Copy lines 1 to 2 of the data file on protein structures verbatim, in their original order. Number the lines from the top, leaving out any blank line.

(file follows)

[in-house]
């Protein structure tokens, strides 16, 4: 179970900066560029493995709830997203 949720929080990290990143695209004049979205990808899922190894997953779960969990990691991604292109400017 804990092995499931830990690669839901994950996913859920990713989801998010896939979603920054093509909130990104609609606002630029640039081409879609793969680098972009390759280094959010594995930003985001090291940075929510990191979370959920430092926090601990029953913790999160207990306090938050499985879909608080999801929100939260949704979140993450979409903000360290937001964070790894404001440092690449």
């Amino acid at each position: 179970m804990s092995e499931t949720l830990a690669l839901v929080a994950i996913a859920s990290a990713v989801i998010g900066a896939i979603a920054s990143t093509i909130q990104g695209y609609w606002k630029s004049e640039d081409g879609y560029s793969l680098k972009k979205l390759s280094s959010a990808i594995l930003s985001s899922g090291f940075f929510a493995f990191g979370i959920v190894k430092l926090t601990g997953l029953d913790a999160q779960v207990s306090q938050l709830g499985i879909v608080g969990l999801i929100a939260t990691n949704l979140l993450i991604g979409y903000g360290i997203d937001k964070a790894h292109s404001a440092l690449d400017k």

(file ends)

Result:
[in-house]
């Protein structure tokens, strides 16, 4: 179970900066560029493995709830997203 949720929080990290990143695209004049979205990808899922190894997953779960969990990691991604292109400017 804990092995499931830990690669839901994950996913859920990713989801998010896939979603920054093509909130990104609609606002630029640039081409879609793969680098972009390759280094959010594995930003985001090291940075929510990191979370959920430092926090601990029953913790999160207990306090938050499985879909608080999801929100939260949704979140993450979409903000360290937001964070790894404001440092690449």